This fascinating book by Richard Carswell looks at how the fall of France in the Second World War has been recorded by historians and remembered within French society. The Fall of France in the Second World War: History and Memory (Palgrave Macmillan, 2019) argues that explanations of the 'debacle' have usually revolved around the four main themes of decadence, failure, constraint and contingency. It shows that the dominant explanation claimed for many years that the fall was the inevitable consequence of a society grown rotten in the inter-war period. This view has been largely replaced among academic historians by a sizable consensus that distinguishes between the military defeat and the political demise of the Third Republic. It emphasizes the various contingent factors that led to the military defeat of French forces by the Germans. At the same time seeks to understand the constraints within which France’s policy-makers were required to act and the reasons for their policy-making failures in economics, defence and diplomacy. This book makes for most interesting reading for both the academic world and for the lay-educated reader and university student.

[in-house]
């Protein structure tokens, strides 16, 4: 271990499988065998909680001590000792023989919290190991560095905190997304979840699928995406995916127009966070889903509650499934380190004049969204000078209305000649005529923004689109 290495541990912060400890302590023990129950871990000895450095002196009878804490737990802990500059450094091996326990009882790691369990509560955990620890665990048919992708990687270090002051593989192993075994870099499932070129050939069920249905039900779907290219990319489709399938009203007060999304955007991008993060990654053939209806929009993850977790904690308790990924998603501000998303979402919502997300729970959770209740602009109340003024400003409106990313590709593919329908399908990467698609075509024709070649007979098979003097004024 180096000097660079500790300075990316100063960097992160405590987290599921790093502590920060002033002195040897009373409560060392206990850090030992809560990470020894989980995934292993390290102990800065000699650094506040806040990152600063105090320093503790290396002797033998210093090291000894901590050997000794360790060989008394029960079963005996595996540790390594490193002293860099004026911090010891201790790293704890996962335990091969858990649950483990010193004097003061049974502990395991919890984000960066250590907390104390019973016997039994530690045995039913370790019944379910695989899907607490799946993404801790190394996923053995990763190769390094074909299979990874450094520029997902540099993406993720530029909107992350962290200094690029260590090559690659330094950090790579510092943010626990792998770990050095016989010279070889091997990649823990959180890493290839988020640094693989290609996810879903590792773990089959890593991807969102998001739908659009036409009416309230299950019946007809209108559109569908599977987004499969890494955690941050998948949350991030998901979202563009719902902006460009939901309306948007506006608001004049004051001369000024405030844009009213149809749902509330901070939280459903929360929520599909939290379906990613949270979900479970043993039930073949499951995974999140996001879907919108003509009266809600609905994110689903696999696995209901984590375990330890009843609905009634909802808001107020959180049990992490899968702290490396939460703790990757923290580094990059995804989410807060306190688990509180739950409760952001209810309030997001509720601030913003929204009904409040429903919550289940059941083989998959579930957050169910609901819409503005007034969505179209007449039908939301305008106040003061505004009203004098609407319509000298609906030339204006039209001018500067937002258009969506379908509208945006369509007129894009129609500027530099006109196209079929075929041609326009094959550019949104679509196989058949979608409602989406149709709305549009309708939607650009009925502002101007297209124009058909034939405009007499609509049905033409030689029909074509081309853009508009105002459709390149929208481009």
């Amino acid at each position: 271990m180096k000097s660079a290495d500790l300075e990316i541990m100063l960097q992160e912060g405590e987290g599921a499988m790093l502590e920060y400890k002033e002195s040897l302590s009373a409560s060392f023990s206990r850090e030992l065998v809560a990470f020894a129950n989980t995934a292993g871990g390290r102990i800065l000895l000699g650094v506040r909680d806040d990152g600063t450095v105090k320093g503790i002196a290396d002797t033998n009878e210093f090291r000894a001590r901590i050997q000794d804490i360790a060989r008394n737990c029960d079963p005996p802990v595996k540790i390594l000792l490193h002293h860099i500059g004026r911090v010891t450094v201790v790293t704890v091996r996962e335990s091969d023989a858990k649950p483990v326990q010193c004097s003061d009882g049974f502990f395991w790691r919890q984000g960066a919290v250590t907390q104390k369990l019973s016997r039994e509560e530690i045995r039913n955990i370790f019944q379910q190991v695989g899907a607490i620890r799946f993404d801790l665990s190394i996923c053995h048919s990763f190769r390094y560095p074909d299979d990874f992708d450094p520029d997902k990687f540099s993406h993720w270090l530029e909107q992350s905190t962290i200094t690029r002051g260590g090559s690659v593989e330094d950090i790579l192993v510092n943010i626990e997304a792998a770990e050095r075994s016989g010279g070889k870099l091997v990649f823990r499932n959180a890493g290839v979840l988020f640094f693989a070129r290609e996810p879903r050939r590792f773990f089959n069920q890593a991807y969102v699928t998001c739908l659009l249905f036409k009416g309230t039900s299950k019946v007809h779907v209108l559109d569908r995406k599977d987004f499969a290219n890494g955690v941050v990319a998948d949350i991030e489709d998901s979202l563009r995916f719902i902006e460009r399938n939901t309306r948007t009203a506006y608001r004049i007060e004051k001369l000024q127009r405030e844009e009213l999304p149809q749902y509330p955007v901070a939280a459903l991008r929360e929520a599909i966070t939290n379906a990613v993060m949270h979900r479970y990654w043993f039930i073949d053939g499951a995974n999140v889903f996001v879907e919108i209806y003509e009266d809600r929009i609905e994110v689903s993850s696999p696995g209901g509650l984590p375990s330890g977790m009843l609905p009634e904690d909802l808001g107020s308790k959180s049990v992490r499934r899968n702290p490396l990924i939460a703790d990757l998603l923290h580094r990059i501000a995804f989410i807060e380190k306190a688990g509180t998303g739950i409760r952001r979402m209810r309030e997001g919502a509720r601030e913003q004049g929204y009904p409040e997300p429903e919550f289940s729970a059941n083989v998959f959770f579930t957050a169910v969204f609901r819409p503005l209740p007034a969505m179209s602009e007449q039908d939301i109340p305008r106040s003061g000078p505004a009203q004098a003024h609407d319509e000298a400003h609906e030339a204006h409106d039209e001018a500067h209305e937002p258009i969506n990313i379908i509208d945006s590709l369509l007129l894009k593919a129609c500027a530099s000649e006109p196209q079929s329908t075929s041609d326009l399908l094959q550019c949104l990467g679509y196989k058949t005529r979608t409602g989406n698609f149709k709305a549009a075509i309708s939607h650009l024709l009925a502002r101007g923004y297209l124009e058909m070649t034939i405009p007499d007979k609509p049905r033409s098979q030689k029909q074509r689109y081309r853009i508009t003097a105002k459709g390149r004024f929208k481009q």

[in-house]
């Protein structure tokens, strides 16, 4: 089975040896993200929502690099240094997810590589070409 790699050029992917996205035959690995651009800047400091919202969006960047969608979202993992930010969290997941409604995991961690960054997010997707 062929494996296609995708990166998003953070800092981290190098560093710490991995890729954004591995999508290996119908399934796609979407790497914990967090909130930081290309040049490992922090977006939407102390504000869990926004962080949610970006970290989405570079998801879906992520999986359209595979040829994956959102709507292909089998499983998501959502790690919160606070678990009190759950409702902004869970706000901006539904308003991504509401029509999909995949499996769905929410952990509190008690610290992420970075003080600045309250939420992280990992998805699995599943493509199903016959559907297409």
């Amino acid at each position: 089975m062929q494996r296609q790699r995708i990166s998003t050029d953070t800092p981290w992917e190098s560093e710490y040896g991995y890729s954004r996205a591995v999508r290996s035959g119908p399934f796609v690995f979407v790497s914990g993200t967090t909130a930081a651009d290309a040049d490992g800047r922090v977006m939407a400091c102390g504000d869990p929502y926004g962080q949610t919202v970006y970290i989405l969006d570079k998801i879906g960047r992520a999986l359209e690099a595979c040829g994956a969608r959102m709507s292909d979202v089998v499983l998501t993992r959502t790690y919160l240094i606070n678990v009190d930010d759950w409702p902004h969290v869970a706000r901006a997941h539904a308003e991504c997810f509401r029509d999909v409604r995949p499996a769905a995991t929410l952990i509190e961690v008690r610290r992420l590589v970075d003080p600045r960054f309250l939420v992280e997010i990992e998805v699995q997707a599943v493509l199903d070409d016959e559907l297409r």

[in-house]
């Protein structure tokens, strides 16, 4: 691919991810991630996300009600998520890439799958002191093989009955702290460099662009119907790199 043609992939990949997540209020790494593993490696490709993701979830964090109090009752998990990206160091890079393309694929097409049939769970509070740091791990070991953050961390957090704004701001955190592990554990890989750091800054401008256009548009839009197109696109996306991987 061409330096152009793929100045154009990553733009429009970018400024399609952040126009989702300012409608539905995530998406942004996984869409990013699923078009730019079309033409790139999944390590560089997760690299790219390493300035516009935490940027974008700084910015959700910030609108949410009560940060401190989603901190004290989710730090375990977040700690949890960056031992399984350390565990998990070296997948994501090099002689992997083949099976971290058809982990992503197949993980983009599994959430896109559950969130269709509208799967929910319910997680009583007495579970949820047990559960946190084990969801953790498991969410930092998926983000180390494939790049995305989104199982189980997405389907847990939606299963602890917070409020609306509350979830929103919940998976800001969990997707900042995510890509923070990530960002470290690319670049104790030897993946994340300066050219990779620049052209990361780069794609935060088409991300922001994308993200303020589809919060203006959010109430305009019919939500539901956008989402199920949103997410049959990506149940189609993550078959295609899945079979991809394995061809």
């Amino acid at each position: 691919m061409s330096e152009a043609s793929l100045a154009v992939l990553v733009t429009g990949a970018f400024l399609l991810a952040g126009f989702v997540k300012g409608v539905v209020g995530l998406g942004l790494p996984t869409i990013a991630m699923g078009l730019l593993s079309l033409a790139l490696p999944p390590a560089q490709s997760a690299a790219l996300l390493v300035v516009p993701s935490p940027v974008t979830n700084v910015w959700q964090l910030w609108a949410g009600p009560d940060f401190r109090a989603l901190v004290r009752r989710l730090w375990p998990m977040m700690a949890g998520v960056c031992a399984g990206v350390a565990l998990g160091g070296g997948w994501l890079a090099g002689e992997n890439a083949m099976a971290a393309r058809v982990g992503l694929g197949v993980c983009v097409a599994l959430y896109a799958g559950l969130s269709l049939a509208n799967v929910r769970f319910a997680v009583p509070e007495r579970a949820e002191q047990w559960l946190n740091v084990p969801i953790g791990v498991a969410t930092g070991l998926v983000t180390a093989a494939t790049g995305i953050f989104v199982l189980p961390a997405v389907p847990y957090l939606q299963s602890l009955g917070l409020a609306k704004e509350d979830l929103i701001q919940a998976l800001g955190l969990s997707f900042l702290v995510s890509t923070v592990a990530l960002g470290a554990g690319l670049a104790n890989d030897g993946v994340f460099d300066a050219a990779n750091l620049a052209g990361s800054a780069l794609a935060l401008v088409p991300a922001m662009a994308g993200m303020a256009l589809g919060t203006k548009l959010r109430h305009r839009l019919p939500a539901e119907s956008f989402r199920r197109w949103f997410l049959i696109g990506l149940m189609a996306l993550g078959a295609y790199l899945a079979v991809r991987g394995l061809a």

Charles Coutinho Ph. D. of the Royal Historical Society, received his doctorate from New York University. His area of specialization is 19th and 20th-century European, American diplomatic and political history. He has written recently for Chatham House’s International Affairs.
Charles Coutinho, PH. D., Associate Fellow of the Royal Historical Society, received his doctorate from New York University. His area of specialization is 19th and 20th-century European, American diplomatic and political history. He has written for Chatham House’s International Affairs, the Institute of Historical Research's Reviews in History and the University of Rouen's online periodical Cercles.